St. Augustine on the serpent and the cross:
What means the uplifted serpent but the death of Christ, by that mode of expressing a sign, whereby the thing which is effected is signified by that which effects it? Now death came by the serpent, which persuaded man to commit the sin, by which he deserved to die. The Lord, however, transferred to His own flesh not sin, as the poison of the serpent, but He did transfer to it death, that the penalty without the fault might transpire in the likeness of sinful flesh, whence, in the sinful flesh, both the fault might be removed and the penalty. As, therefore, it then came to pass that whoever looked at the raised serpent was both healed of the poison and freed from death, so also now, whosoever is conformed to the likeness of the death of Christ by faith in Him and His baptism, is freed both from sin by justification, and from death by resurrection. For this is what He says: “That whosoever believeth in Him should not perish, but have eternal life.” (Jn 3:15) (Augustine, De pecc. merit. et remiss. 1.32.61, NPNF1, vol. 5, pg. 39-40)

St. John Chrysostom on the serpent and the cross:
Seest thou the cause of the Crucifixion, and the salvation which is by it? Seest thou the relationship of the type to the reality? there the Jews escaped death, but the temporal, here believers the eternal; there the hanging serpent healed the bites of serpents, here the Crucified Jesus cured the wounds inflicted by the spiritual dragon; there he who looked with his bodily eyes was healed, here he who beholds with the eyes of his understanding put off all his sins; there that which hung was brass fashioned into the likeness of a serpent, here it was the Lord’s Body, builded by the Spirit; there a serpent bit and a serpent healed, here death destroyed and a Death saved. But the snake which destroyed had venom, that which saved was free from venom; and so again was it here, for the death which slew us had sin with it, as the serpent had venom; but the Lord’s Death was free from all sin, as the brazen serpent from venom. (Chrysostom, Hom. Jn. 27.2, NPNF1, vol. 14, pg. 94)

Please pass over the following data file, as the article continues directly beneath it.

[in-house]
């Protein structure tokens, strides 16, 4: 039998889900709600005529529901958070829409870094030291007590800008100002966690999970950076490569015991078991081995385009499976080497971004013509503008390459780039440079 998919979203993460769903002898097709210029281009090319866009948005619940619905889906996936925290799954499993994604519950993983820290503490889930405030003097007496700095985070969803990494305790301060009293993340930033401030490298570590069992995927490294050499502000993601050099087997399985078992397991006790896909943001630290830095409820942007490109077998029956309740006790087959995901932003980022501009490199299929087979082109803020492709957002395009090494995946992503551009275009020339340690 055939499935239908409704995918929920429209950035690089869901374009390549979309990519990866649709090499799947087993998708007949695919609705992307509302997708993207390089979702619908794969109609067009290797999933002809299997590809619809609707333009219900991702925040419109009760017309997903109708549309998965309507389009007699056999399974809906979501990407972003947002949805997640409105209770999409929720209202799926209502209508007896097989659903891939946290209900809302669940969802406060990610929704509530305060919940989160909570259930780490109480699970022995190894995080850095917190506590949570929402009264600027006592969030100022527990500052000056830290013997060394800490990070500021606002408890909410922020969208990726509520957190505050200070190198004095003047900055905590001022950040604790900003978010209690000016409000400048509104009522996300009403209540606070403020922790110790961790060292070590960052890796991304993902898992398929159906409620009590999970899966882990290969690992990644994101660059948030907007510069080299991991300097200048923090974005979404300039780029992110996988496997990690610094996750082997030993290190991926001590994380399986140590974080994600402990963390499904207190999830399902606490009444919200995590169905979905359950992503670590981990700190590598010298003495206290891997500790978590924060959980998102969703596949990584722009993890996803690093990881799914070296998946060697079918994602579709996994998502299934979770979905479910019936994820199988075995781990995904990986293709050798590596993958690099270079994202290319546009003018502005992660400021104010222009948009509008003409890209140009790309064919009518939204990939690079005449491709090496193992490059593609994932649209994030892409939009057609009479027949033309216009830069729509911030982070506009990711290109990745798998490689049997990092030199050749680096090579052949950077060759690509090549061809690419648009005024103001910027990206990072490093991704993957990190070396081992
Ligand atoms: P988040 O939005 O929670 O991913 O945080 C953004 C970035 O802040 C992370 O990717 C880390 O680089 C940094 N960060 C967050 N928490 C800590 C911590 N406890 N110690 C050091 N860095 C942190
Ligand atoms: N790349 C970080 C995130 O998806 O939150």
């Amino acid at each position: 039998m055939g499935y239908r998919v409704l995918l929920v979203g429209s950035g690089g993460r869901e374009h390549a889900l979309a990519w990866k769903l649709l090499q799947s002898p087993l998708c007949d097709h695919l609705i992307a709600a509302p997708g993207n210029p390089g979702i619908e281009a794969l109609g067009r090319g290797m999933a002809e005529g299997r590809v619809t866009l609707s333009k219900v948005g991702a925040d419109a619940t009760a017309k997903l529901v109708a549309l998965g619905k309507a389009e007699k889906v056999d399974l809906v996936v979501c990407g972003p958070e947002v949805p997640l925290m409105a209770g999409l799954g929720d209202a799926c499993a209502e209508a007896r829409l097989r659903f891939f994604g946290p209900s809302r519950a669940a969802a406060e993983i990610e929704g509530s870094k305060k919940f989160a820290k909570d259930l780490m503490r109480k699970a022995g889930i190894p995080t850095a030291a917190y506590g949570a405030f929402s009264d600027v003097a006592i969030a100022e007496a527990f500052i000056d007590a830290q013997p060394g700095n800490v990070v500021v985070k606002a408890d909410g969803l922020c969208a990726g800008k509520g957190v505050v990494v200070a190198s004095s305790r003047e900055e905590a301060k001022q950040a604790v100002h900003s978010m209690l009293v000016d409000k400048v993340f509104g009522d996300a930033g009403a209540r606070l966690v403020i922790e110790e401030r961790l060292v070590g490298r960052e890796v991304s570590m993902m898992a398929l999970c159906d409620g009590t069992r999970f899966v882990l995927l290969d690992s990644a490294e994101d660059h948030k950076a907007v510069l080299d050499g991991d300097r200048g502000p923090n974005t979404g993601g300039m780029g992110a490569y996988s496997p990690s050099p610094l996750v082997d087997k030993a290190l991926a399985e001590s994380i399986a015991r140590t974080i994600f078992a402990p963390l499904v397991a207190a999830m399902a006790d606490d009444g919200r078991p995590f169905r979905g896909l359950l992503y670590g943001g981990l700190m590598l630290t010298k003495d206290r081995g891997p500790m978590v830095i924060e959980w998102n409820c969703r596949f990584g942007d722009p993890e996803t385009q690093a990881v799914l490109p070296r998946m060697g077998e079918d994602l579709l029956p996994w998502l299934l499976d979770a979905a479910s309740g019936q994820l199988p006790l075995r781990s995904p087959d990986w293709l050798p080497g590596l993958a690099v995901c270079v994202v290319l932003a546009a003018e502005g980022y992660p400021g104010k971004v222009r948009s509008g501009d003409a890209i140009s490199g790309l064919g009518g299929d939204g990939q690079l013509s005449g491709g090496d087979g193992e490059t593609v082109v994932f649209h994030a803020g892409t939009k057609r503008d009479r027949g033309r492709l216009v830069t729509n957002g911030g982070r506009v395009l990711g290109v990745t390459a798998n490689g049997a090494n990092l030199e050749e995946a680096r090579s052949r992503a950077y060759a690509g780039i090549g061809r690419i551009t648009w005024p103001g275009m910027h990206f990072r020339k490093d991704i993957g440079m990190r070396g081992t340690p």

St. John Chrysostom--the hardened sinner flees even the chance of pardon:
Ver. 19, 20. “Because,” He saith, “their deeds were evil. For every one that doeth evil, hateth the light, neither cometh to the light, lest his deeds should be reproved.”
‎Yet he came not to judge or to enquire, but to pardon and remit transgressions, and to grant salvation through faith. How then fled they? Had He come and sat in His Judgment seat, what He said might have seemed reasonable; for he that is conscious to himself of evil deeds, is wont to fly his judge. But, on the contrary, they who have transgressed even run to one who is pardoning. If therefore He came to pardon, those would naturally most hasten to Him who were conscious to themselves of many transgressions; and indeed this was the case with many, for even publicans and sinners sat at meat with Jesus. What then is this which He saith? He saith this of those who choose always to remain in wickedness. He indeed came, that He might forgive men’s former sins, and secure them against those to come; but since there are some so relaxed, so powerless for the toils of virtue, that they desire to abide by wickedness till their latest breath, and never cease from it, He speaks in this place reflecting upon these. (Chrysostom, Hom. Jn. 28.2, NPNF1, vol. 14, pg. 97-98)

No comments: